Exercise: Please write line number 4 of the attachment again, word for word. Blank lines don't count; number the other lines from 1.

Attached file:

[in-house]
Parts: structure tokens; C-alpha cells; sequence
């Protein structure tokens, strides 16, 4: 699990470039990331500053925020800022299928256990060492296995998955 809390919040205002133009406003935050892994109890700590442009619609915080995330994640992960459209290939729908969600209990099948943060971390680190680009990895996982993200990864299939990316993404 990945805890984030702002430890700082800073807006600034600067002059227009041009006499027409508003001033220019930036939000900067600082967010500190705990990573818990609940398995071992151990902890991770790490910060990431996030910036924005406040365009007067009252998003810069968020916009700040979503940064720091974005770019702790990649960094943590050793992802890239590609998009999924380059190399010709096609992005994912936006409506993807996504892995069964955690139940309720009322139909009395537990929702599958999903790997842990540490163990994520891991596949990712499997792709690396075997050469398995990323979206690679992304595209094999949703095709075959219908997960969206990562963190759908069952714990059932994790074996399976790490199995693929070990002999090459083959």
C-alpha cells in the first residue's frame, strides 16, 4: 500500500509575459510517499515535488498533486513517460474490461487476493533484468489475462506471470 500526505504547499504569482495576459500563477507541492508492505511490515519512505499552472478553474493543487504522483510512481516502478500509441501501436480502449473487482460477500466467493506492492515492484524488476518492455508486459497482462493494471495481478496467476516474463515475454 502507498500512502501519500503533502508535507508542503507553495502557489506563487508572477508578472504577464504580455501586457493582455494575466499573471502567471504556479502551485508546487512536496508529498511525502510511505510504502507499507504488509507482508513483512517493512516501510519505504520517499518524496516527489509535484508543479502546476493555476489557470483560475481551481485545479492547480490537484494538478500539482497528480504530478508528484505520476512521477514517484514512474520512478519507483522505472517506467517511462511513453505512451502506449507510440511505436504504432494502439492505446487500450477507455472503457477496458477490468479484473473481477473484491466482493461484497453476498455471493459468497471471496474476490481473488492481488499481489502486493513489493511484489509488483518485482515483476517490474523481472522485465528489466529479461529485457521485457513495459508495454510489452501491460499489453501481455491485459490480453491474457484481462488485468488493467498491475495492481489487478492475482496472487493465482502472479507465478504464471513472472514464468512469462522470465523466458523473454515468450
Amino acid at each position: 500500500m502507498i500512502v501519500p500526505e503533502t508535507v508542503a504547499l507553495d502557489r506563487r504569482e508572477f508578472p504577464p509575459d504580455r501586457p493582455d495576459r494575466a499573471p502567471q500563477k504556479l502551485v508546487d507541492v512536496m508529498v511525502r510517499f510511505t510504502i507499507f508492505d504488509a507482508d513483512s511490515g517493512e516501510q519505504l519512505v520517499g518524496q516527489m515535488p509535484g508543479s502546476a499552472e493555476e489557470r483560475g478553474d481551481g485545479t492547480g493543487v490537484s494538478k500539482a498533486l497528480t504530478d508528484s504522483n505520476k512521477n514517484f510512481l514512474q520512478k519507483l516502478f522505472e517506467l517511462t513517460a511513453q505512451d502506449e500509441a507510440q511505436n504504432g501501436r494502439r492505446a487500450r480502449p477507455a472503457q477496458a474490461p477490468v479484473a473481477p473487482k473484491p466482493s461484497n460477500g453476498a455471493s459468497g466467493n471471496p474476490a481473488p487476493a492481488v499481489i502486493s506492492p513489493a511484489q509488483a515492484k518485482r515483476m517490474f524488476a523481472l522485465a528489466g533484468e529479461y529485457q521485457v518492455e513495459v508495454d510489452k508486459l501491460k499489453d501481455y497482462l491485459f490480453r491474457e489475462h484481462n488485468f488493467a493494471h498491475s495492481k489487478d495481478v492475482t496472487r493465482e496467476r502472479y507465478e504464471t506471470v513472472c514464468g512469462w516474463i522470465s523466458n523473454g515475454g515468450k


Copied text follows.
C-alpha cells in the first residue's frame, strides 16, 4: 500500500509575459510517499515535488498533486513517460474490461487476493533484468489475462506471470 500526505504547499504569482495576459500563477507541492508492505511490515519512505499552472478553474493543487504522483510512481516502478500509441501501436480502449473487482460477500466467493506492492515492484524488476518492455508486459497482462493494471495481478496467476516474463515475454 502507498500512502501519500503533502508535507508542503507553495502557489506563487508572477508578472504577464504580455501586457493582455494575466499573471502567471504556479502551485508546487512536496508529498511525502510511505510504502507499507504488509507482508513483512517493512516501510519505504520517499518524496516527489509535484508543479502546476493555476489557470483560475481551481485545479492547480490537484494538478500539482497528480504530478508528484505520476512521477514517484514512474520512478519507483522505472517506467517511462511513453505512451502506449507510440511505436504504432494502439492505446487500450477507455472503457477496458477490468479484473473481477473484491466482493461484497453476498455471493459468497471471496474476490481473488492481488499481489502486493513489493511484489509488483518485482515483476517490474523481472522485465528489466529479461529485457521485457513495459508495454510489452501491460499489453501481455491485459490480453491474457484481462488485468488493467498491475495492481489487478492475482496472487493465482502472479507465478504464471513472472514464468512469462522470465523466458523473454515468450